Colorado State Representative Jovan Emerson Melton (D-Aurora) has proposed a bill to limit the use of cell phones while driving and prohibit drivers from using smartphone apps, writes Erin Stephenson in a Coloradoan.com editorial. The state already bans texting while driving, writes Ivan Moreno for the Associated Press, in an article appearing in the Kansas City Star, but Melton points out that state law does not prohibit “fiddling” on smartphones while driving. Moreno quotes Melton as saying, “So technically you could be sitting in traffic playing Angry Birds — and that’s totally legal.”
Melton’s bill, which was scheduled for a committee hearing this week, would prohibit drivers from using apps while driving and would only allow calls via a hands-free device or in an emergency, Moreno writes. He adds that according to the National Conference of State Legislatures, the use of hand-held phones while driving is already banned in 12 states and the District of Columbia.
Colorado State University did a study last year that found 15.6% of drivers were distracted while behind the wheel, Moreno notes. The study, which involved observations of more than 24,000 drivers in 12 Colorado counties, found that the top distracted-driving behavior was talking on cell phones, followed by drinking/eating and texting, Moreno writes.
Melton’s bill would set the fine for using a hand-held cell phone while driving at $50 for a first offense and $100 for a second one, Moreno writes. The bill would consider such behavior a secondary offense, meaning a law enforcement officer could issue a citation only if there was a primary reason for stopping the driver.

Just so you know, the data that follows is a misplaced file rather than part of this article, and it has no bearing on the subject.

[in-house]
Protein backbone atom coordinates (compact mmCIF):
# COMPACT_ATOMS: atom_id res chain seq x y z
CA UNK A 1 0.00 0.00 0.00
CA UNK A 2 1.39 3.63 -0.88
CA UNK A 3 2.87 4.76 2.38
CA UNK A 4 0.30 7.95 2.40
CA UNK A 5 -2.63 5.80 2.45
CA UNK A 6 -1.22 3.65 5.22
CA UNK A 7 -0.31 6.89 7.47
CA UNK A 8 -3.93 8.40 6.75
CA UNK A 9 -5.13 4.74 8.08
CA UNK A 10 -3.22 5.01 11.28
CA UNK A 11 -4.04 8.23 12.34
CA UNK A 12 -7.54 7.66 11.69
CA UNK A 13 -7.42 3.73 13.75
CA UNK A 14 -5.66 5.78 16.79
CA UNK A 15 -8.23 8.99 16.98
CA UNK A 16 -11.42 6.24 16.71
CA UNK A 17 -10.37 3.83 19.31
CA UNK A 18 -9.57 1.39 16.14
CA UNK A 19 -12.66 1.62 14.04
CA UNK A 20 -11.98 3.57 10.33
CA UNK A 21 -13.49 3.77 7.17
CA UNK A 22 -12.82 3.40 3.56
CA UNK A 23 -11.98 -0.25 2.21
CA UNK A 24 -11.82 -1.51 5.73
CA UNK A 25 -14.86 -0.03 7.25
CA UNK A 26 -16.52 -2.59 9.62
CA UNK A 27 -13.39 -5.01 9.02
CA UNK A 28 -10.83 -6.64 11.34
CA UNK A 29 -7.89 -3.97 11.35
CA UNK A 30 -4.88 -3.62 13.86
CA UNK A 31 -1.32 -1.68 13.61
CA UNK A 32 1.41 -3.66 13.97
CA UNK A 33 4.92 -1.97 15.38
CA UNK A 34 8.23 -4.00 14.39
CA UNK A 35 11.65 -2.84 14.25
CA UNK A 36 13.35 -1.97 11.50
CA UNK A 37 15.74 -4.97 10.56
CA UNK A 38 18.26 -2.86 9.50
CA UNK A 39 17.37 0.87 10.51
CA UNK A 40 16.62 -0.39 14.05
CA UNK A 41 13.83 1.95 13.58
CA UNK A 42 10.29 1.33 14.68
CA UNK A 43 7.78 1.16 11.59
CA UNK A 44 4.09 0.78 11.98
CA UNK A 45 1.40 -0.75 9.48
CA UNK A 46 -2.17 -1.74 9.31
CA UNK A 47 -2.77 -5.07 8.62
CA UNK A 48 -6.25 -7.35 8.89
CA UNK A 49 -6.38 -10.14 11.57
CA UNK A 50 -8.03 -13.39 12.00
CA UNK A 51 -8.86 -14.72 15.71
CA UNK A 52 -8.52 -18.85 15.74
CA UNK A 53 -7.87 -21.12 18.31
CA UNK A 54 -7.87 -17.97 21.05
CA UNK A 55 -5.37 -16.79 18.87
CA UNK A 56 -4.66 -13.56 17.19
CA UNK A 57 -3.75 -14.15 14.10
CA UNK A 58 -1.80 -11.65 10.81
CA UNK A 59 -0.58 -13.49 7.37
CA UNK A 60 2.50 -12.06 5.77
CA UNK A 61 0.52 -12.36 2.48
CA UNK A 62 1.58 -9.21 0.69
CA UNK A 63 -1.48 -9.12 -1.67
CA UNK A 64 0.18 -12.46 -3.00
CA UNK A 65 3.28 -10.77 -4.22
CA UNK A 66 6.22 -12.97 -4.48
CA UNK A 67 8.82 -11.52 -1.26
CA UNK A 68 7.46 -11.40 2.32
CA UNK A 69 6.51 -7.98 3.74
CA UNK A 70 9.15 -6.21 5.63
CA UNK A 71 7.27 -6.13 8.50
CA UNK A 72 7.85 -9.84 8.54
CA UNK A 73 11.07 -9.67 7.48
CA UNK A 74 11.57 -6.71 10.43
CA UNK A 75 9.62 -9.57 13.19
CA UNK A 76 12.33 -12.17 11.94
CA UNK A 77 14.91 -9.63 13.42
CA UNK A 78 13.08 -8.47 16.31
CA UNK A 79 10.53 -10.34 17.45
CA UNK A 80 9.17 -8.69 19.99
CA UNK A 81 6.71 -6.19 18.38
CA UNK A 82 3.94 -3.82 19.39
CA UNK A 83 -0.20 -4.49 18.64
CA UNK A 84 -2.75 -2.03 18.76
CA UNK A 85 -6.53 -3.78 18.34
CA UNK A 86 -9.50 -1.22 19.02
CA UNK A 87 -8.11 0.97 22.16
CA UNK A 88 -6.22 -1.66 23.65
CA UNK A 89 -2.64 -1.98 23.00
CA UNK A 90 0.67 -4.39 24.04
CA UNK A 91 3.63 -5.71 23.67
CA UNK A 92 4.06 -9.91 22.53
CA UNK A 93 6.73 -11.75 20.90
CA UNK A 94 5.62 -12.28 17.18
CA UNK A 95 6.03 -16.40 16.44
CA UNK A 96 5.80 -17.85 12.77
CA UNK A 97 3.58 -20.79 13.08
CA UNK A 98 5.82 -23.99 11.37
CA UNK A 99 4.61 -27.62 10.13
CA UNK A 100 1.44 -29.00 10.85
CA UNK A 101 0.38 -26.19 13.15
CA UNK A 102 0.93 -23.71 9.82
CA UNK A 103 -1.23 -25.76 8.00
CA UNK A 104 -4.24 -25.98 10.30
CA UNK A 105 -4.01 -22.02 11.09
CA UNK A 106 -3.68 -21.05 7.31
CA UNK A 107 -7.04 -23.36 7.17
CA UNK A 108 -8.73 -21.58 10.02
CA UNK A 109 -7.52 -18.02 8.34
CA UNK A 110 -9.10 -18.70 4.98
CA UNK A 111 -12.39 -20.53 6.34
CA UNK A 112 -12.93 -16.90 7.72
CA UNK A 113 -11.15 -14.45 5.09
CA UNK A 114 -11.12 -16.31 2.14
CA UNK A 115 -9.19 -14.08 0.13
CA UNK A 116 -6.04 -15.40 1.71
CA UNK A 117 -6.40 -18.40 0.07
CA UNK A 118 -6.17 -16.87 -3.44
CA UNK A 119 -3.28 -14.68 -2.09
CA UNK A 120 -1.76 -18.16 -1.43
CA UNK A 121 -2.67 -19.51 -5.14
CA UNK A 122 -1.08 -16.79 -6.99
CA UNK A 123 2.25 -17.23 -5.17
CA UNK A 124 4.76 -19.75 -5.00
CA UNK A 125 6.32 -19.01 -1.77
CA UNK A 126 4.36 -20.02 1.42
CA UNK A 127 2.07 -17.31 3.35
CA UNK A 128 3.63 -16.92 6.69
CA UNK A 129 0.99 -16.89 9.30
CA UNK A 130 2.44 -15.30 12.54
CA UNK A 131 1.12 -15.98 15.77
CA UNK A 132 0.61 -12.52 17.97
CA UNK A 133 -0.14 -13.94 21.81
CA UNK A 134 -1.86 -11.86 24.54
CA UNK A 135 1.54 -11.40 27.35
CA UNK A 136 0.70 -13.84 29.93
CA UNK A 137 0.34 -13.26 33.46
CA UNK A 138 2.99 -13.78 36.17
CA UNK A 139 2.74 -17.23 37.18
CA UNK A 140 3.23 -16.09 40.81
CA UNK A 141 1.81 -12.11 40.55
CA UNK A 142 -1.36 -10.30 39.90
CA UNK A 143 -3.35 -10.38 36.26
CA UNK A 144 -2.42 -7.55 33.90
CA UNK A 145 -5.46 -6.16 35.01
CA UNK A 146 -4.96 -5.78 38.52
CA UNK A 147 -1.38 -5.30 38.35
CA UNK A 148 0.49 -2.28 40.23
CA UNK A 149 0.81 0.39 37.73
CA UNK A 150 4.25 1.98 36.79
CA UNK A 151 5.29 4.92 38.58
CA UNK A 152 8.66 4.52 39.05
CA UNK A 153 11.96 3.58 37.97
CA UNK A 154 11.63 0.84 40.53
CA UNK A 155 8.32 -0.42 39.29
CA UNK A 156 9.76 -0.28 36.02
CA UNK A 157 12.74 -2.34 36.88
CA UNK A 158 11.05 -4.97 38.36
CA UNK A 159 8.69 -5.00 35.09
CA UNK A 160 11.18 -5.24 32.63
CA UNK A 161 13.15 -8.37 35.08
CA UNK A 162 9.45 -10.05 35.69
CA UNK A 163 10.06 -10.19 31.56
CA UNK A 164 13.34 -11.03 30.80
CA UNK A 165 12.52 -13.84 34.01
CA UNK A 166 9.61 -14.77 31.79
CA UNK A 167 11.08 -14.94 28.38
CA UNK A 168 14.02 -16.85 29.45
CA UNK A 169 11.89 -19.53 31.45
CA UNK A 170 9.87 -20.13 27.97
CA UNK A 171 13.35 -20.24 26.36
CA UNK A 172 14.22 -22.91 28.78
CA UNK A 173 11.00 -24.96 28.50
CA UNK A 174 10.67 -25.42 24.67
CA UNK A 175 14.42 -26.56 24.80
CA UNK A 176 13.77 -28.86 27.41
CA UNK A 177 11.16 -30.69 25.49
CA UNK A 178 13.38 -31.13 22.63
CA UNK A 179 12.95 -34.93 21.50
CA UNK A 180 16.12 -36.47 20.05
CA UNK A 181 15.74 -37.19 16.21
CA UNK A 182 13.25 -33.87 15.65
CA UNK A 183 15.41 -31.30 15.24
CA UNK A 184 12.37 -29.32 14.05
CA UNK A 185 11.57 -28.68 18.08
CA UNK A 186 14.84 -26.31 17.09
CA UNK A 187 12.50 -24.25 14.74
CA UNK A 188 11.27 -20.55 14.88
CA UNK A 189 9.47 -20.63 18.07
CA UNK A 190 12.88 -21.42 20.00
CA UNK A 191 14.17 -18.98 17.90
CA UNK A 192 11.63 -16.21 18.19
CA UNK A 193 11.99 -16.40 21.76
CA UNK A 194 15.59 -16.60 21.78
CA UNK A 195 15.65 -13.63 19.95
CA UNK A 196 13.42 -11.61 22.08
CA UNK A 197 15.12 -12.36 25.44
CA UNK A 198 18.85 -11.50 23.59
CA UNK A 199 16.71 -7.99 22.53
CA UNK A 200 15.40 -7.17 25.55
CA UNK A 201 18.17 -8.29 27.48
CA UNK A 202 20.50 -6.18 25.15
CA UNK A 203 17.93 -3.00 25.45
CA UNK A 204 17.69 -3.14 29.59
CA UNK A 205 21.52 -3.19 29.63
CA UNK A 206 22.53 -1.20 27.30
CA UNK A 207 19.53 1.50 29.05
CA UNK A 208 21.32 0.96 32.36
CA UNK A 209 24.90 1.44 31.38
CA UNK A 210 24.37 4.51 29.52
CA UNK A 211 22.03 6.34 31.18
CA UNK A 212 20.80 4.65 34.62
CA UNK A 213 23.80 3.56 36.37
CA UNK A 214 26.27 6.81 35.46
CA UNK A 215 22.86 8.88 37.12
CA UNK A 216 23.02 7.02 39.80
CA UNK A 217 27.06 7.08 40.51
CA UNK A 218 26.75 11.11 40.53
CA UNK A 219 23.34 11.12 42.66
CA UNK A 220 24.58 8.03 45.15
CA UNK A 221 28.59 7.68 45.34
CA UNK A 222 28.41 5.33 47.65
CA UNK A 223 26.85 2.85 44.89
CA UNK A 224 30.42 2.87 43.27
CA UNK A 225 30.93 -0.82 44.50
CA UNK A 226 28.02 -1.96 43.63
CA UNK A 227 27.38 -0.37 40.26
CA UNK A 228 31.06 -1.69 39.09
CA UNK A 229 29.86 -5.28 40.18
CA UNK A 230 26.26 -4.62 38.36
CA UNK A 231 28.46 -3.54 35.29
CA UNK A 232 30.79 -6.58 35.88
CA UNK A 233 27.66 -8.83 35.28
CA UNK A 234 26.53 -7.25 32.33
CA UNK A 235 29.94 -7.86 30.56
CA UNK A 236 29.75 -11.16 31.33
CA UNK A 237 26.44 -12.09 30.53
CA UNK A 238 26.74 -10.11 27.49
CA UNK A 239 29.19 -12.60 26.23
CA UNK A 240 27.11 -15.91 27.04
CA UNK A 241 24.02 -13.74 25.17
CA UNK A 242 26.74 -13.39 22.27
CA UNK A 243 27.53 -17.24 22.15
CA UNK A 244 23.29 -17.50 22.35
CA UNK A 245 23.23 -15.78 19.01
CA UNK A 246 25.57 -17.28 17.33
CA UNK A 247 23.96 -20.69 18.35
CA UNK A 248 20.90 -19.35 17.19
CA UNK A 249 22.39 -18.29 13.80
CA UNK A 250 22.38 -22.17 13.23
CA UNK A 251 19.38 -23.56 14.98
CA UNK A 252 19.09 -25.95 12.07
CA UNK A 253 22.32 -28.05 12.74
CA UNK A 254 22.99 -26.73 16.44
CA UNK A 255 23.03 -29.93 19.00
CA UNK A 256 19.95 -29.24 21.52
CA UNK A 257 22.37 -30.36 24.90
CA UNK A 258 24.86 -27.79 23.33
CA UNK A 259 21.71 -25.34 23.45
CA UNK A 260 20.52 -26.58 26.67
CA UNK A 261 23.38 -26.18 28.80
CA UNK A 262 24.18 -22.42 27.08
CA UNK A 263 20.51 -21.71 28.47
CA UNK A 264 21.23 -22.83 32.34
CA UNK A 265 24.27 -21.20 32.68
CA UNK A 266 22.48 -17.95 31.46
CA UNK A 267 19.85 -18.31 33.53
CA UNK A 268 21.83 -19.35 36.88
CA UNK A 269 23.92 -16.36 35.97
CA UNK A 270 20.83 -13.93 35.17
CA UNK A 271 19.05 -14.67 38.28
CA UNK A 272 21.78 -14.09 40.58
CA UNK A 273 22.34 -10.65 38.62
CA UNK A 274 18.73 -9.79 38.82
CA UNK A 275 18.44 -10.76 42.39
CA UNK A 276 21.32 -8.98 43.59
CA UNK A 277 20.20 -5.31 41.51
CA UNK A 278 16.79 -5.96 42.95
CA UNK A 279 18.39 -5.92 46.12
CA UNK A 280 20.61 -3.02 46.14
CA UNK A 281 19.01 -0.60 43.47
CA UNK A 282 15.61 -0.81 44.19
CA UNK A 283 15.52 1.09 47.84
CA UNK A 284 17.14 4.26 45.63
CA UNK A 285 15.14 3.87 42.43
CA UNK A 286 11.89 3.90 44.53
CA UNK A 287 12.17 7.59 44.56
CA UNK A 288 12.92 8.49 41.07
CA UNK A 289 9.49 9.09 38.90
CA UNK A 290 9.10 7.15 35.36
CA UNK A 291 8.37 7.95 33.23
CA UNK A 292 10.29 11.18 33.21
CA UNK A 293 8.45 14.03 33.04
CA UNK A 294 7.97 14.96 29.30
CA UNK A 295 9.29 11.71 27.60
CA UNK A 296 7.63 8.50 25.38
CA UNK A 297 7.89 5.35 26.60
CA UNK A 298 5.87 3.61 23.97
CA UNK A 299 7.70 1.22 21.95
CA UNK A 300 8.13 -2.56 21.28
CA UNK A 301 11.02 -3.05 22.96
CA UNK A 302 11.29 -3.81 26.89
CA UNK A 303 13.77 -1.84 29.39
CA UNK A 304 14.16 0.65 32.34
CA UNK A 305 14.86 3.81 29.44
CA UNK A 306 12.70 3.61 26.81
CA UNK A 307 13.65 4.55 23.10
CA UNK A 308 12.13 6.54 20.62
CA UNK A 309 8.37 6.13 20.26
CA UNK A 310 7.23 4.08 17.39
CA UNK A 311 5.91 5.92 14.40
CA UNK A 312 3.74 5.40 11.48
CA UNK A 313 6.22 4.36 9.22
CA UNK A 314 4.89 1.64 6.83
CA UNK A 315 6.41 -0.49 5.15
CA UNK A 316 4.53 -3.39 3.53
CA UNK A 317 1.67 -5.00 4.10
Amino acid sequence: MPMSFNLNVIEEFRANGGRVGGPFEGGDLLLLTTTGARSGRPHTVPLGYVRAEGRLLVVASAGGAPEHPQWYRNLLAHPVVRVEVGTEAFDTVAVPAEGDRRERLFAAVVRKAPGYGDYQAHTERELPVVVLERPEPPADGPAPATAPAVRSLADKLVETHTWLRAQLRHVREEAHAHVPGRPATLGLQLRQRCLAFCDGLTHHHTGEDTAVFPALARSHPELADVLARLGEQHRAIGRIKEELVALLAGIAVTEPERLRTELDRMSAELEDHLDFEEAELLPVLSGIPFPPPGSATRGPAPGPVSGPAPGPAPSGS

Stephenson interviews Shelley Forney, the mother of a young Fort Collins girl who was killed by a distracted driver while riding her bike on Nov. 25, 2008. Forney says the need for a bill to prevent cell phone use while driving is very real. In the months after 9-year-old Erica Forney’s death, the Colorado Legislature considered taking action to restrict drivers to hands-free devices, “but they chose instead to pass a watered-down version,” Stephenson writes. Forney would like to see “an outright ban,” but Melton is pursuing smaller steps that he thinks can be accomplished, Stephenson writes. “I think the legislation before was ahead of its time,” Melton said, “and I think we’ve now caught up to having this conversation and actually passing something that’s going to make our streets a little more safer.”